Again, PetSmart went back to the data and looked up who had groomed Lizzy more consistently in the past and assured us Lizzy would be scheduled with that employee in the future. Now we felt PetSmart really wanted our business.

PetSmart had the CRM tools in place and with access for the right employees to truly impact their customer relationship. PetSmart gets CRM. PetSmart made the customer feel like a king and for that, they made an immediate impact on building their brand loyalty with this customer.

Are there other companies you have dealt with that have shocked you?

I had certain expectations when I called PetSmart. And they overwhelmingly exceeded them.


Kodak Shutters KODACHROME Film

Tuesday, June 23, 2009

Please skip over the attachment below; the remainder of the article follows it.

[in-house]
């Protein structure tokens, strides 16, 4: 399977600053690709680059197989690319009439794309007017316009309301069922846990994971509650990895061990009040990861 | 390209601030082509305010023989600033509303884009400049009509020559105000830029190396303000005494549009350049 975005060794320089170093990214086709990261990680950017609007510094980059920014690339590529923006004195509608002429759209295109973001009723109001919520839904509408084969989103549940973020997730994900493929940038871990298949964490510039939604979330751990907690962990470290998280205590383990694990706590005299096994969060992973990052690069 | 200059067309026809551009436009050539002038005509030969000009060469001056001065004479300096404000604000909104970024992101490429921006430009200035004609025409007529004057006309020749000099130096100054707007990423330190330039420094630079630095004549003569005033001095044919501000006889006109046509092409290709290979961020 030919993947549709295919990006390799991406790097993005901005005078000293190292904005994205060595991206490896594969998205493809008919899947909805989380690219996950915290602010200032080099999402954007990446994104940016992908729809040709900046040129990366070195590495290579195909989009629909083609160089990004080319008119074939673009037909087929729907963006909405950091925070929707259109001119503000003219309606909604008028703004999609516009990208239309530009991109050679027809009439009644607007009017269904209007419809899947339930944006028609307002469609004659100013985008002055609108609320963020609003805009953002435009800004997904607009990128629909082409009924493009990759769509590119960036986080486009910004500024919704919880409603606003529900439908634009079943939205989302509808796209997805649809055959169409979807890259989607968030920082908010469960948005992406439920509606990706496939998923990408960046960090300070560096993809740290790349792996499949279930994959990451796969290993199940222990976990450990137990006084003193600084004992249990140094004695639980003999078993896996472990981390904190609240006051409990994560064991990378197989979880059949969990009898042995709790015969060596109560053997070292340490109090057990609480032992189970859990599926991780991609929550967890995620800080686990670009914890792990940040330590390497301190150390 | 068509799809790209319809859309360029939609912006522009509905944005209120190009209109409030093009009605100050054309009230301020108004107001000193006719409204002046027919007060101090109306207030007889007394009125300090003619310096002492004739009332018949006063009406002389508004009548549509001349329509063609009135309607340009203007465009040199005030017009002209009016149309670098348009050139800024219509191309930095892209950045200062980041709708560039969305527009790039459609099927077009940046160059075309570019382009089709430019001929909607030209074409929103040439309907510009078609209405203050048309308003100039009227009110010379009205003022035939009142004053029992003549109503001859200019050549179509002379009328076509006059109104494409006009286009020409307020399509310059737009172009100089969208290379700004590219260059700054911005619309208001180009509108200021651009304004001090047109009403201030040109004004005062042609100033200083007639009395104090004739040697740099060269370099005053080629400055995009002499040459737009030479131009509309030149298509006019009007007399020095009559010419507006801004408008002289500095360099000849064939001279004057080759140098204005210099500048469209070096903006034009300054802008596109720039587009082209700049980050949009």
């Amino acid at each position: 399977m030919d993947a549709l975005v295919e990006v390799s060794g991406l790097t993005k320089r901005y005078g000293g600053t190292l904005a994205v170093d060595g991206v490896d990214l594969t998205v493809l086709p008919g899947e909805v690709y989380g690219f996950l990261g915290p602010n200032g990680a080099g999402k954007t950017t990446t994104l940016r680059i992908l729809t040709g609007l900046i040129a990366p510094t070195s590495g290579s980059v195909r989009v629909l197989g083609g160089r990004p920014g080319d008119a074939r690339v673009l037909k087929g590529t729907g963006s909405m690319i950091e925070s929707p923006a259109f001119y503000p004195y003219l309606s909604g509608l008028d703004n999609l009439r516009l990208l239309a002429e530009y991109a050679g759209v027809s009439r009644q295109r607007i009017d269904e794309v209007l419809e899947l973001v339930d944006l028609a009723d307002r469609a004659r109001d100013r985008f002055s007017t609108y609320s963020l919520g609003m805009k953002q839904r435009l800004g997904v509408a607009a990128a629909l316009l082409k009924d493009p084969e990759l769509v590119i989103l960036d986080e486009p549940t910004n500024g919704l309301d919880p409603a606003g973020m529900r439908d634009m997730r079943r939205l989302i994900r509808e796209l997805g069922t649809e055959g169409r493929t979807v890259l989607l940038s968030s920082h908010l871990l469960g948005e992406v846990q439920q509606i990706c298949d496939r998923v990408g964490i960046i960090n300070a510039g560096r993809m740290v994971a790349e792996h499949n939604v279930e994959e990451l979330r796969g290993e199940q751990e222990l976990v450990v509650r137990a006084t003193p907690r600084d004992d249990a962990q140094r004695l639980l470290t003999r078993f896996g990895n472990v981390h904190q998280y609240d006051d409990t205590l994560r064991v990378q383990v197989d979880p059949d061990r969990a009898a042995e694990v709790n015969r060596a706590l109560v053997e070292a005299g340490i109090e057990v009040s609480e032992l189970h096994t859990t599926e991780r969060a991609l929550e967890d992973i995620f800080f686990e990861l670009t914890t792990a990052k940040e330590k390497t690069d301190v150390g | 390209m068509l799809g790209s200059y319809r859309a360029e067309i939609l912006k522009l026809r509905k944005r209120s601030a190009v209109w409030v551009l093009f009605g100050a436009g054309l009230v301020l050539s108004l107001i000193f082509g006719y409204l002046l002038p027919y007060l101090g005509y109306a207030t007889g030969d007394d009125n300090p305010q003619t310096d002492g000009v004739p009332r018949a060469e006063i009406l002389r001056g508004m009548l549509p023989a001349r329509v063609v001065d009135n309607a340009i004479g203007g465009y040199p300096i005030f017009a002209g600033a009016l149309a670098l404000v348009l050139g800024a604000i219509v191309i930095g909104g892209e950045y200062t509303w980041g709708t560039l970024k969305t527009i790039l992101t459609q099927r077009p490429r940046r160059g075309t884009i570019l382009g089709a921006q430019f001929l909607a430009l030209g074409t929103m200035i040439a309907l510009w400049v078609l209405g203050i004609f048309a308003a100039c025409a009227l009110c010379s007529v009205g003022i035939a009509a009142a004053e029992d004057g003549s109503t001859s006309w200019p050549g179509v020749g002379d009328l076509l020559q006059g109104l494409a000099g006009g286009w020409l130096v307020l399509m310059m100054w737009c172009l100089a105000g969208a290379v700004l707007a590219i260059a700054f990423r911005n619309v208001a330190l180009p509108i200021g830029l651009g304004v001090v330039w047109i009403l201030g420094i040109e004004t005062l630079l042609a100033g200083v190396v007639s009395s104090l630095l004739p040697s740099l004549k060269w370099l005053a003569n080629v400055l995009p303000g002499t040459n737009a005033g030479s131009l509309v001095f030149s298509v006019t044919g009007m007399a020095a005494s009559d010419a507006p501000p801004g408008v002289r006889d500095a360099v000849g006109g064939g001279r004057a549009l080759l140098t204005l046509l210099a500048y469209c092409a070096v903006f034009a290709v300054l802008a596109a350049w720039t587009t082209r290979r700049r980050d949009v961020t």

Yesterday, Kodak announced that is was ending production on the KODACHROME Color film after 74 years to the dismay, I am sure, of many professional and amateur photographers. Some may even say Kodak is making a mistake.

Too many times,  products are canceled without regard to its customers, dealers, fan base, shareholders or employees. Without succession plans for ending a products life or replacing them with new or better options, customers can be left confused and unsure of the company’s new direction.

But what Kodak has done right in its decision to end KODACHROME is to celebrate the iconic product on its way out. Several things appear that make me think Kodak has done its planning to make sure this product’s end-of-life is just as successful as the previous 74 years.

  1. Kodak made sure that the one and only lab in the world that can still process the film has agreed to offer processing through 2010. It won’t leave customers high and dry with unprocessed film.